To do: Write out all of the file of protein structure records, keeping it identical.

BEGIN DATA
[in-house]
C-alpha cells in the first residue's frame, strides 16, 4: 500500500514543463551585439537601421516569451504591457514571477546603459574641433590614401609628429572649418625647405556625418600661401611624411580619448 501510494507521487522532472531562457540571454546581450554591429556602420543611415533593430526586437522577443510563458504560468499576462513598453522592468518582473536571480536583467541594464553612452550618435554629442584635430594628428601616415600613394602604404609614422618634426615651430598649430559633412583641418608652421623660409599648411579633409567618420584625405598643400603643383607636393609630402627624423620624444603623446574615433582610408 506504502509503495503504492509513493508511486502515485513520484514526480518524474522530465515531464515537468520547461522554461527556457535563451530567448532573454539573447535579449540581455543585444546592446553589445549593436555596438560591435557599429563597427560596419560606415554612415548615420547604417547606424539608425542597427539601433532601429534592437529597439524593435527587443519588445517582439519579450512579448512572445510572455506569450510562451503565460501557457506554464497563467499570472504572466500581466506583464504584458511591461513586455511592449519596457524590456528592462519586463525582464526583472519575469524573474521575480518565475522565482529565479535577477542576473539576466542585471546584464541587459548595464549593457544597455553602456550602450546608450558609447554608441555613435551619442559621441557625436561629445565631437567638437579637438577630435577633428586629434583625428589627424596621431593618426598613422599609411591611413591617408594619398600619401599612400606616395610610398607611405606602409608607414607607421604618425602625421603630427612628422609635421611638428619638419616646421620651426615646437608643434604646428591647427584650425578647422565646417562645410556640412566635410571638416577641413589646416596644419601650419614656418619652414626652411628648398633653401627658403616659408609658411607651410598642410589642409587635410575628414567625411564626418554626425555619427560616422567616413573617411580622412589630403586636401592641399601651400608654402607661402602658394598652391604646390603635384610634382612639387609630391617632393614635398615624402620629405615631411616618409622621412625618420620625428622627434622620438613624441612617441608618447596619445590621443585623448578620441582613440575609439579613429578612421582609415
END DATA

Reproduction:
[in-house]
C-alpha cells in the first residue's frame, strides 16, 4: 500500500514543463551585439537601421516569451504591457514571477546603459574641433590614401609628429572649418625647405556625418600661401611624411580619448 501510494507521487522532472531562457540571454546581450554591429556602420543611415533593430526586437522577443510563458504560468499576462513598453522592468518582473536571480536583467541594464553612452550618435554629442584635430594628428601616415600613394602604404609614422618634426615651430598649430559633412583641418608652421623660409599648411579633409567618420584625405598643400603643383607636393609630402627624423620624444603623446574615433582610408 506504502509503495503504492509513493508511486502515485513520484514526480518524474522530465515531464515537468520547461522554461527556457535563451530567448532573454539573447535579449540581455543585444546592446553589445549593436555596438560591435557599429563597427560596419560606415554612415548615420547604417547606424539608425542597427539601433532601429534592437529597439524593435527587443519588445517582439519579450512579448512572445510572455506569450510562451503565460501557457506554464497563467499570472504572466500581466506583464504584458511591461513586455511592449519596457524590456528592462519586463525582464526583472519575469524573474521575480518565475522565482529565479535577477542576473539576466542585471546584464541587459548595464549593457544597455553602456550602450546608450558609447554608441555613435551619442559621441557625436561629445565631437567638437579637438577630435577633428586629434583625428589627424596621431593618426598613422599609411591611413591617408594619398600619401599612400606616395610610398607611405606602409608607414607607421604618425602625421603630427612628422609635421611638428619638419616646421620651426615646437608643434604646428591647427584650425578647422565646417562645410556640412566635410571638416577641413589646416596644419601650419614656418619652414626652411628648398633653401627658403616659408609658411607651410598642410589642409587635410575628414567625411564626418554626425555619427560616422567616413573617411580622412589630403586636401592641399601651400608654402607661402602658394598652391604646390603635384610634382612639387609630391617632393614635398615624402620629405615631411616618409622621412625618420620625428622627434622620438613624441612617441608618447596619445590621443585623448578620441582613440575609439579613429578612421582609415